Since Magallana gigas has been a leading candidate for shellfish culture worldwide and its artificial production using hatchery techniques is well controlled, introductions in sensitive environments have been numerous. In several countries, uncontrolled natural reproduction has led to a significant species expansion and natural breeding stocks (Kater and Baars, 2004). Positive and negative effects have resulted from habitat changes through reef building capacity (Jones et al., 1997; Gutièrrez et al., 2003); increased habitat volume and protective ecological niches were reported, similarly to the artificial reef building approach, while siltation has impacted benthic community structures. False Bay, a natural reserve in San Juan Island (Washington, USA) has been studied extensively since 1989. M. gigas recruitment was first observed in 1997, followed by a rapid expansion which has reached two other marine reserves since then (Ashton, 2001). Although impacts are still unknown, it was noticed that native primary space occupiers were eliminated within the intertidal zone. Moreover, there is a concern that the first marine protected area (MPA) of the coast of Argentina (UNESCO classified) was being impacted by arrival of M. gigas and the alga Undaria sp.. A maritime regional park in France (Brittany) is undergoing a colonization by M. gigas, resulting from either climate change and/or adaptation to this environment.

Hybridization among Magallana species (formerly Crassostrea) has been well studied and demonstrated in specific cases (NAS, 2004). Crosses between M. ariakensis and M. gigas are viable (M. ariakensis has been cultured throughout southern China and Japan for over 300 years -- NAS, 2004).Several M. gigas races or morphotypes are found in Japan. Therefore, some hybridization has already likely occurred in nature during decades of transfer and worldwide introductions. In Washington State (USA), hybridization between M. sikamea and M. gigas occurred from 1960 to 1990, following a lack of broodstock management. It can be expected that reduction of genetic diversity has occurred in some way. Moreover, this process has probably been underestimated due to the plasticity of oysters and the past lack of genetic markers (now available). Two rare alleles in New Zealand Pacific oysters have been recorded previously only in the rock oyster, Saccostrea glomerata. Similarly, natural hybridization between genetically differentiated populations of M. gigas and M. angulata has been demonstrated (Huvet et al., 2004a); the remaining populations of the M. angulata ecotype in Portugal are therefore at threat from culture development and extensive transfers of M. gigas (Huvet et al., 2000b).

Social Impact

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Socioeconomic effects are generally positive. The Magallana gigas industry contributes significantly to coastal management as a permanent, year-round, coastal user. Therefore, it contributes to the economic sustainability of coastal communities, and represents a stakeholder within the integrated coastal zone management process. Since it requires suitable seawater quality for public health reasons, it also contributes to environmental long-term monitoring. Considered as a traditional activity in several producing countries, M. gigas culture has been of interest for ‘green’ tourism development.

There is concern, however, that as wild populations establish and become a source of income to locals, they may displace native species. Therefore, consideration has to be made with regard to both the conservation of protected habitats (and the species within them), and the socio-economics of fishing communities who make a living from M. gigas (Herbert et al., 2016).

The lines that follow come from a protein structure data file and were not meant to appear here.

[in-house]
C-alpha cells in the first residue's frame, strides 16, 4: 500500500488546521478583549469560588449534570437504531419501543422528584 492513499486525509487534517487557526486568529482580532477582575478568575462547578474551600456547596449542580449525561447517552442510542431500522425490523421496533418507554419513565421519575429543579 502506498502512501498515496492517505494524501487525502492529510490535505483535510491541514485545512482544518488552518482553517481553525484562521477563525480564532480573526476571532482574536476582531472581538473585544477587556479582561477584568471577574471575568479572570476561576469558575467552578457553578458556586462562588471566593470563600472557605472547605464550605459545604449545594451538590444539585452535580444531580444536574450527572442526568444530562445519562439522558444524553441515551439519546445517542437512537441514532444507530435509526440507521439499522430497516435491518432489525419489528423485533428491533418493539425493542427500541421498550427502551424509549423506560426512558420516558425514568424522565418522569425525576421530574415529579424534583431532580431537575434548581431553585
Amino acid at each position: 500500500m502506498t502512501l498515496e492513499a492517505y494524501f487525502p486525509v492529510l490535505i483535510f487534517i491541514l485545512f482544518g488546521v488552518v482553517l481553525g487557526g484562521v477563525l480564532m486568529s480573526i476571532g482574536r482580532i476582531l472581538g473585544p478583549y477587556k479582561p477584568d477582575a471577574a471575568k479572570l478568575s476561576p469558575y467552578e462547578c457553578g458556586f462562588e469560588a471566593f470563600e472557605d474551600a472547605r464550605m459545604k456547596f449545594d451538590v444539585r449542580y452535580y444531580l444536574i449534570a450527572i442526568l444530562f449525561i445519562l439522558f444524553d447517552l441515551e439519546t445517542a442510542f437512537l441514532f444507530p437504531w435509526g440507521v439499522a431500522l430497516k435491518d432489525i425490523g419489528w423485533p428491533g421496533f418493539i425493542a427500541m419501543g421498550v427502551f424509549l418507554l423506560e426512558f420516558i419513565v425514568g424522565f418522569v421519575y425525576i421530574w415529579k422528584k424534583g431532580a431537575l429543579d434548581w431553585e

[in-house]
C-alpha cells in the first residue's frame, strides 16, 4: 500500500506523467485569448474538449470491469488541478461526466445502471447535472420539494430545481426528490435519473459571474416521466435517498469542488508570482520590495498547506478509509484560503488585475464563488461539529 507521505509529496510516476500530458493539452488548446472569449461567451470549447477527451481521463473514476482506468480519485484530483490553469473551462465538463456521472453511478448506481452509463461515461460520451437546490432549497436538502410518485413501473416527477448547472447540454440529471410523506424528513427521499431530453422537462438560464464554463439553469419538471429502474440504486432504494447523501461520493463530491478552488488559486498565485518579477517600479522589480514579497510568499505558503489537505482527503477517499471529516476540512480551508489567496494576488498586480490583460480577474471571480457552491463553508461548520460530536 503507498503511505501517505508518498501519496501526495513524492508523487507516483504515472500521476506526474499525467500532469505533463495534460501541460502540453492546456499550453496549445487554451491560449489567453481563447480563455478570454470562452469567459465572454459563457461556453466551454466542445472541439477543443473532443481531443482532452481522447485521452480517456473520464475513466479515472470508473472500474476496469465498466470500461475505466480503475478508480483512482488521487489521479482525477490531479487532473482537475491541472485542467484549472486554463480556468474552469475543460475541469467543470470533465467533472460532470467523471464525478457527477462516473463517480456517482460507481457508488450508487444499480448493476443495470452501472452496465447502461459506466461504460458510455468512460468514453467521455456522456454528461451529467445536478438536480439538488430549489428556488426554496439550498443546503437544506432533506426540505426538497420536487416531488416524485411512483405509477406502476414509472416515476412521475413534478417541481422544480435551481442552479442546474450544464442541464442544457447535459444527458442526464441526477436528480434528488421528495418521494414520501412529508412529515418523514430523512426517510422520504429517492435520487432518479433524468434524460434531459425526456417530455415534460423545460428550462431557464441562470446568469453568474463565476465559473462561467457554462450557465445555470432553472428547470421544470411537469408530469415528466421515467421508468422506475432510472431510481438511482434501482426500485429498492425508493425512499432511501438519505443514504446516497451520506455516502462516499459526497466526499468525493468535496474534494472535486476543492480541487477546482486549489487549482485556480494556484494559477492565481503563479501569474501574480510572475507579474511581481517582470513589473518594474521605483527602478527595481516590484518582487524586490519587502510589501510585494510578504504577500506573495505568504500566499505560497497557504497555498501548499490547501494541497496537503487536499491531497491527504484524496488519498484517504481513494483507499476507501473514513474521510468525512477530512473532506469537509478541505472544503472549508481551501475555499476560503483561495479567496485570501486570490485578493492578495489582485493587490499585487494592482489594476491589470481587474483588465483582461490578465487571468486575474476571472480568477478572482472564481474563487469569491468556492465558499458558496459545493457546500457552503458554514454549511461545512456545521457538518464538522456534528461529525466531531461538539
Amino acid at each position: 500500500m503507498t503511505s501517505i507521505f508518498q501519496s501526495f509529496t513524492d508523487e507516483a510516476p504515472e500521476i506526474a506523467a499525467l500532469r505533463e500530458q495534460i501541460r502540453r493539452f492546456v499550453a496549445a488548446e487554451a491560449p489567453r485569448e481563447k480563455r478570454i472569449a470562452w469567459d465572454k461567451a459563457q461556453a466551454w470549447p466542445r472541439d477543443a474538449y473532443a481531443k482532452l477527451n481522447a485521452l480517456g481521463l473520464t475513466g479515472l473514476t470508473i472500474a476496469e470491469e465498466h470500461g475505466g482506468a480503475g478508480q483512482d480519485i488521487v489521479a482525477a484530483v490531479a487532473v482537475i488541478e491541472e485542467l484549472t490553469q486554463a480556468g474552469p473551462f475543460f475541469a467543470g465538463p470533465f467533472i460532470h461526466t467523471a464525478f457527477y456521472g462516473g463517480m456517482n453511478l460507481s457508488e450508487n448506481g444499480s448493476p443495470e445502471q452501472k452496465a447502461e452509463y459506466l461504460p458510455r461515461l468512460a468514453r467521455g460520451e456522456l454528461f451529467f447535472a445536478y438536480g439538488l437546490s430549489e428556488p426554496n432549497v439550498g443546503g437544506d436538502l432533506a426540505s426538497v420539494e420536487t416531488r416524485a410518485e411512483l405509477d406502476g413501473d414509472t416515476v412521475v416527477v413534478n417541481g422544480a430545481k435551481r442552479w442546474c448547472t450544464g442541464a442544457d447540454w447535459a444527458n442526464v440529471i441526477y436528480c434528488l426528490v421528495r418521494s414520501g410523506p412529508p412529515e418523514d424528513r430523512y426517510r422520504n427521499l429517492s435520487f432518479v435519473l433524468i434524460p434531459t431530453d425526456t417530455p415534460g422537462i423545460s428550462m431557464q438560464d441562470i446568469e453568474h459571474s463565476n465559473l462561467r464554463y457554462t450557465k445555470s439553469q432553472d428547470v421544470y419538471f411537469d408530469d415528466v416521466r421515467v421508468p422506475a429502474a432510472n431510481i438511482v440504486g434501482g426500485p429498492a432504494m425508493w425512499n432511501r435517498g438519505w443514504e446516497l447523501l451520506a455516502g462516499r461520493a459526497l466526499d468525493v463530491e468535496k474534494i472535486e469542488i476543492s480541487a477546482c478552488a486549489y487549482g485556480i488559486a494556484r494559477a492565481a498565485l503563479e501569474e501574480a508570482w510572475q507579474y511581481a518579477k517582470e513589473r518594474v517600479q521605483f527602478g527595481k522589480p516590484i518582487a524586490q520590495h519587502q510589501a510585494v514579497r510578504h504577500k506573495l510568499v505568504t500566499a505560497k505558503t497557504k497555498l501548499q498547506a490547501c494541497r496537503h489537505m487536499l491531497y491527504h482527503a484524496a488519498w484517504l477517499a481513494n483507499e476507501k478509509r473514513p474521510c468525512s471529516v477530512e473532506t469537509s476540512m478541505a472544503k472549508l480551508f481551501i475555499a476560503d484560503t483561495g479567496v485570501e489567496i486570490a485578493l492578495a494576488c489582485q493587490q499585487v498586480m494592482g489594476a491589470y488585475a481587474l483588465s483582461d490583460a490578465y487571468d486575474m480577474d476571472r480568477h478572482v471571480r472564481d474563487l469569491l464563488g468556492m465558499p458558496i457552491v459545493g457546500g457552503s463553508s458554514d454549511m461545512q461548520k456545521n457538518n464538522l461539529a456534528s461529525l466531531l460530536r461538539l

Risk and Impact Factors

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Invasiveness
  • Proved invasive outside its native range
  • Highly adaptable to different environments
  • Fast growing
  • Gregarious
  • Has high genetic variability
Impact outcomes
  • Ecosystem change/ habitat alteration
  • Modification of natural benthic communities
  • Reduced native biodiversity
  • Threat to/ loss of native species
Impact mechanisms
  • Competition - monopolizing resources
  • Pest and disease transmission
  • Hybridization
  • Ecosystem change/ habitat alteration
Likelihood of entry/control
  • Highly likely to be transported internationally deliberately

Uses List

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Human food and beverage

  • Canned meat
  • Cured meat
  • Fresh meat
  • Frozen meat
  • Live product for human consumption
  • Whole

Materials

  • Shell

References

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Links to Websites

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WebsiteURLComment
ESTs French databasehttp://www.ifremer.fr
GISD/IASPMR: Invasive Alien Species Pathway Management Resource and DAISIE European Invasive Alien Species Gatewayhttps://doi.org/10.5061/dryad.m93f6Data source for updated system data added to species habitat list.
Global register of Introduced and Invasive species (GRIIS)http://griis.org/Data source for updated system data added to species habitat list.
Lynx Therapeutics Inchttp://www.lynxgen.com
Molluscan Broodstock Program (MBP)http://hmsc.oregonstate.edu
MOREST Research Program (survival rate selection)http://www.ifremer.fr
UK Non-Native Organism Risk Assessment Scheme - Crassostrea gigashttp://www.nonnativespecies.org/home/index.cfm

Contributors

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10/12/2017 Updated by:

Vicki Bonham, consultant, UK

Main Author
Philippe Goulletquer
Laboratoire Génétique et Pathologie (LGP), IFREMER, Avenue de Mus de Loup, BP 133, 17390 La Tremblade, France